Identify zeros of polynomials when suitable factorizations are available, and use the zeros to construct a rough graph of the function defined by the polynomial.
Represent and solve equations graphically.
A.REI.D.11
Explain why the xcoordinates of the points where the graphs of the equations y=f(x) and y=g(x) intersect are the solutions of the equation f(x)=g(x); find the solutions approximately, e.g., using technology to graph the functions, make tables of values, or find successive approximations.
Use polynomial identities to solve problems.
A.APR.C.4
Prove polynomial identities and use them to describe numerical relationships. For example, the polynomial identity (x^2 + y^2)^2 = (x^2 – y^2)^2 + (2xy)^2 can be used to generate Pythagorean triples.
A.APR.C.5 (+)
Know and apply the Binomial Theorem for the expansion of (x + y)^n in powers of x and y for a positive integer n, where x and y are any numbers, with coefficients determined for example by Pascal’s triangle. (Algebra II GT only)
Understand the relationship between zeros and factors of polynomials.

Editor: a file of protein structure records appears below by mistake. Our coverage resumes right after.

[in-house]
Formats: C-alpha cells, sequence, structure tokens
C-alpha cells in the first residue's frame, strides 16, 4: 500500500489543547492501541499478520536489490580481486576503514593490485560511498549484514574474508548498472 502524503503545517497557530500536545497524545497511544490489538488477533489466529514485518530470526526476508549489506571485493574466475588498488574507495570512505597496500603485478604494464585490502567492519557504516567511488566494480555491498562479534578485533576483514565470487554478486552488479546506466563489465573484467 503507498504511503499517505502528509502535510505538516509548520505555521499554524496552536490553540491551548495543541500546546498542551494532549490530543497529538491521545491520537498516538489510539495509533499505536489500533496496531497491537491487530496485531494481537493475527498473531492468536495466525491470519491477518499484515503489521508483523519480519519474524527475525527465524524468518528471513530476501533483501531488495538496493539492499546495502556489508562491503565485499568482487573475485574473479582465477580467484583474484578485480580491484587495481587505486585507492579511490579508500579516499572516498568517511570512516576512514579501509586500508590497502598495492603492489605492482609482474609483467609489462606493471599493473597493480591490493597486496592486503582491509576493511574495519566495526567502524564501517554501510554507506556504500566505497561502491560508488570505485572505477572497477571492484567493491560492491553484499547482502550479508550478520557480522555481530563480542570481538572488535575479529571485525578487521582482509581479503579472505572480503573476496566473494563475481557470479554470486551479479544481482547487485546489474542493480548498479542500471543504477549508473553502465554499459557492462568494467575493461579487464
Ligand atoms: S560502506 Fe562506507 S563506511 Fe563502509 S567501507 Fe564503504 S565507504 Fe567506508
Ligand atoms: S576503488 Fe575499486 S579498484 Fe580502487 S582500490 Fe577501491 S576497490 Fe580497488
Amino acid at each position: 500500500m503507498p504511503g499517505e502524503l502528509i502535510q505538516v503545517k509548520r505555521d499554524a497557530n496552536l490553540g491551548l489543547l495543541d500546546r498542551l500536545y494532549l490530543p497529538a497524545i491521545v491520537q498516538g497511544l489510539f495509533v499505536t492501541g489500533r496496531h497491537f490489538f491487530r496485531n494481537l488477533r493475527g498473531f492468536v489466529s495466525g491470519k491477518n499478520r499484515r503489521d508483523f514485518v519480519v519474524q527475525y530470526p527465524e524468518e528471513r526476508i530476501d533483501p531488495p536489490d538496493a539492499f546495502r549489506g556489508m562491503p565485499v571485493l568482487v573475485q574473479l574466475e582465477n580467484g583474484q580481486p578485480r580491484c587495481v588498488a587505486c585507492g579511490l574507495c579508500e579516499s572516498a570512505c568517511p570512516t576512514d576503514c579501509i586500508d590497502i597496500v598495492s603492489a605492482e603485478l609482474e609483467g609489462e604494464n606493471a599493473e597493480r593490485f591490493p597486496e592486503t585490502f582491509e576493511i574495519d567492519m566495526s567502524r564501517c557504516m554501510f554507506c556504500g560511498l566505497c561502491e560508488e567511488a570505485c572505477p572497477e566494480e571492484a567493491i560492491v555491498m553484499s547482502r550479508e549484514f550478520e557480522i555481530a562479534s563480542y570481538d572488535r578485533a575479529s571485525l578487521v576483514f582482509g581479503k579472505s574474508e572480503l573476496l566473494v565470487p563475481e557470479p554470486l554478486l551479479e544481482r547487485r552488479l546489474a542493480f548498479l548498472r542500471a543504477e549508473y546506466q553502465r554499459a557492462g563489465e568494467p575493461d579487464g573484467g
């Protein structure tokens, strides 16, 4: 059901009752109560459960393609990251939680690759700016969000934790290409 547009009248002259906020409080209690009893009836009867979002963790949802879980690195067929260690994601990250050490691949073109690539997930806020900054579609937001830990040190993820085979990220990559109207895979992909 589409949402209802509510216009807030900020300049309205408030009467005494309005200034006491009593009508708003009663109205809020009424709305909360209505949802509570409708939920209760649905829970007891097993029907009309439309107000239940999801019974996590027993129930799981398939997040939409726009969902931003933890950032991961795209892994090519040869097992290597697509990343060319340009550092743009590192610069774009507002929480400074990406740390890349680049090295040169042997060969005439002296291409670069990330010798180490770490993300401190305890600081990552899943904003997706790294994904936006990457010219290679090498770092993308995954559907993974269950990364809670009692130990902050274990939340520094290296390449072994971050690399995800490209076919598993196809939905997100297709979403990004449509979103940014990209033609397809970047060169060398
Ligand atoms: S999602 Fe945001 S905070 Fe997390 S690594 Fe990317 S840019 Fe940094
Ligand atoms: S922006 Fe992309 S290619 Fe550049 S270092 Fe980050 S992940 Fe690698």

A.APR.B.2
Know and apply the Remainder Theorem: For a polynomial p(x) and a number a, the remainder on division by x – a is p(a), so p(a) = 0 if and only if (x – a) is a factor of p(x) (SAT® Content  PAM.05).
Students will:
Perform arithmetic operations on polynomials.
A.APR.A.1
Understand that polynomials form a system analogous to the integers, namely, they are closed under the operations of addition, subtraction, and multiplication; add, subtract, and multiply polynomials (SAT® Content  PAM.04).
 Check for Understanding: Adding and Subtracting Polynomials  Multiplying Polynomials
 Review/Rewind: Adding and Subtracting Polynomials Review  Multiplying Polynomials Review
Build a function that models a relationship between two quantities.
F.BF.A.1
Write a function that describes a relationship between two quantities.
b. Combine standard function types using arithmetic operations.
 Check for Understanding: Modeling with OneVariable Equations and Inequalities
 Review/Rewind: Modeling with Combined Functions
Analyze functions using different representations.
F.IF.C.7